ASU APACE Academy: A week of confidence building, a day in court

Phoenix attorneys Amanda Chua, Thomas Chiang, Alanna Duong, and Briana Chua – all members of the Arizona Asian American Bar Association – spent a two-day portion of giving students insight into some of the attorneys’ career paths and discussed helped prepare APACE Academy participants for trial, explaining the objectives and rules of examination-in-chief and cross-examination, opening and closing arguments, and what constitutes evidence. They counseled the students as they developed their strategies and taught them etiquette in the courtroom.

Earlier in the week, faculty from the School of Social Transformation facilitated sessions on the history of Asian and Pacific Island Americans, community advocacy, challenging media stereotypes, and how to conduct oral history interviews.

University College held sessions to increase students’ confidence and readiness for college, with an emphasis on topics such as uncovering their own hero’s journey, developing courage and resilience, the differences between high school and college and the resources to pay for college.

The teens also enjoyed the challenges of team building, the time for cultural sharing – bringing items or performing a song that reflects their own culture – and the discussions and journaling led by the ASU students who served. mentors: Misaki Fuentes-Maruyama, major in marketing, and Anthony Sablan, graduate in nutrition.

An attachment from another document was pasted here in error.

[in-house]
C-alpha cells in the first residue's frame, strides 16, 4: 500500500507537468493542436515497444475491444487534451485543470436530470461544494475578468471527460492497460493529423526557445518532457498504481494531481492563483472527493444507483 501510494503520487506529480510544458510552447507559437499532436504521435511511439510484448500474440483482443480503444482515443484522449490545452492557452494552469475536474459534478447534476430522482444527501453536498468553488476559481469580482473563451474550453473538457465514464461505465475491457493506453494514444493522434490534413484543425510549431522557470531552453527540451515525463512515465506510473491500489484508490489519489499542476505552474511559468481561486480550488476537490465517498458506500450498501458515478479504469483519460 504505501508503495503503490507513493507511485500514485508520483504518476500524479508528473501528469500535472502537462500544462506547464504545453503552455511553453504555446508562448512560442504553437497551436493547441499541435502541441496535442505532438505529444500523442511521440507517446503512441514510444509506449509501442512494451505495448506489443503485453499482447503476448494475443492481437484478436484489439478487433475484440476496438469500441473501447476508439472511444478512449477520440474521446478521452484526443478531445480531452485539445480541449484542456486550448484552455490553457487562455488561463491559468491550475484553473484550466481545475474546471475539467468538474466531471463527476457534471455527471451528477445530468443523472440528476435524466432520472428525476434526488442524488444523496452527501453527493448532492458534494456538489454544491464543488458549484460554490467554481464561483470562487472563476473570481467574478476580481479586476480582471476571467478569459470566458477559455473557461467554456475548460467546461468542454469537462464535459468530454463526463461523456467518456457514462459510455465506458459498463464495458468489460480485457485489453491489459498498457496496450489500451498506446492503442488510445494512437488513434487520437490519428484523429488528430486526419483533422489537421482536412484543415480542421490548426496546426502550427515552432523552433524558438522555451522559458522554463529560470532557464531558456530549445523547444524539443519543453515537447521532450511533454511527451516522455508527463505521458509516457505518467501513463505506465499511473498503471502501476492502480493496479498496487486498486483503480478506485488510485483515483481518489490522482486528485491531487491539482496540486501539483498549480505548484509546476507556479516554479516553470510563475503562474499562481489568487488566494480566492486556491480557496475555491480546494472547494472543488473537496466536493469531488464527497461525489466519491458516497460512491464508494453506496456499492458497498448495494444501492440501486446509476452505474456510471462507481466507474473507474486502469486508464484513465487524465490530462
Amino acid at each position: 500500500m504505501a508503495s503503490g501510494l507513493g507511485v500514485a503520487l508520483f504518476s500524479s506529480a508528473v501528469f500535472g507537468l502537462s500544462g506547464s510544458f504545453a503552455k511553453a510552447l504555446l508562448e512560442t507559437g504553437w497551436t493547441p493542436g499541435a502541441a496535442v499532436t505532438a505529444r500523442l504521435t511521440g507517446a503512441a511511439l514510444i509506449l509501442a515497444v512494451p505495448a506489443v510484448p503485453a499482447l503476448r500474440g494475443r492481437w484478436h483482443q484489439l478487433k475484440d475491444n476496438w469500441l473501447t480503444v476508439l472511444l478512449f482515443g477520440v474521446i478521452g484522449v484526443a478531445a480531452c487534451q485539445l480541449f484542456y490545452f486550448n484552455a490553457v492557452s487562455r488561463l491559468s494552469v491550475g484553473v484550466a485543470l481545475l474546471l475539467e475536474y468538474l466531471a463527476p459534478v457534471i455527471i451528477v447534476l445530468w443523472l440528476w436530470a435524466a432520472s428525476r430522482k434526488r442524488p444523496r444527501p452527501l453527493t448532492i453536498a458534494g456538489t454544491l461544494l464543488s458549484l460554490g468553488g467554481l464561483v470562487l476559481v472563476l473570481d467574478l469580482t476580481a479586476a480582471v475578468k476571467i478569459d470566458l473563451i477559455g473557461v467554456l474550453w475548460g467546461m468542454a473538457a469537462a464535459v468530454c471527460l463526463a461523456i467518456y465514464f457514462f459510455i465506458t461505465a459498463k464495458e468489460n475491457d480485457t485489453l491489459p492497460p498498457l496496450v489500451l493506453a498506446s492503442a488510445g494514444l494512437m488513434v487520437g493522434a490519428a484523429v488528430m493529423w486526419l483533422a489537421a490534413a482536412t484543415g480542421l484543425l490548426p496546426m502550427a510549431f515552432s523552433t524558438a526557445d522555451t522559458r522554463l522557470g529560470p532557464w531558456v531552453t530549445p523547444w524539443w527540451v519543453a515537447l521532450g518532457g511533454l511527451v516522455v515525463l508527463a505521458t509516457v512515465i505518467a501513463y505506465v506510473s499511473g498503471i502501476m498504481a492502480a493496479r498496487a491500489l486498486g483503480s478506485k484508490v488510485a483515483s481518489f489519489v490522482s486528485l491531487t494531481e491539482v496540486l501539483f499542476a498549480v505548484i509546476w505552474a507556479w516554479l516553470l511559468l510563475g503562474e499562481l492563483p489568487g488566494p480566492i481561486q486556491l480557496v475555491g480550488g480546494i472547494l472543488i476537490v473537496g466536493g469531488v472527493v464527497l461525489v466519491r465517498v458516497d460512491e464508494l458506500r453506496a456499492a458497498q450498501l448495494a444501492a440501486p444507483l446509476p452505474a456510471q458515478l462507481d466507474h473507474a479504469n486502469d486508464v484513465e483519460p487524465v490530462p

At the end of the activities on Friday, the peer mentors sent the students on their way with certificates, hugs and heartfelt words on the unique contributions each made to the dynamics of the group and tips for clearing their doubts.

There is a good chance that some of this year’s cohort will pursue careers influenced by their experience at the APACE Academy, judging by the stories of past participants.

In 1994, Tom Chiang was actually a student of ASU’s first Asian LEAD cohort (the old name of the APACE Academy).

“I was 15 and my parents told me, ‘You are going to go to ASU with a group of kids and do this program,’” Chiang recalled in his remarks to APACE students on Wednesday.

“I met some really cool people; I made the mock trial. I have grown as a person and have acquired leadership skills… and have been practicing criminal defense law since 2007. I love what I do, ”he said. “And I am the only lawyer in my family.”

Chiang’s story reflects the overall goals of the program well, said Kathy Nakagawa, director of the APACE Academy, associate professor of Asian-Pacific American studies at ASU.

“Our hope is to provide a space where high school students of Asian, American and Pacific Island heritage can expand their voices and confidence while learning skills that will support them in their college dreams and beyond.” , observed Nakagawa. “We greatly appreciate the incredible volunteer efforts of teachers, staff, parents and other members of the community who come together to make this experience possible. ”

At ASU, the APACE Academy is sponsored by American Asia-Pacific Studies at the School of Social Transformation, a unit of the College of Liberal Arts and Sciences; through University college; and with the support of community partners, in particular Island connection and the Arizona Asian American Bar Association.

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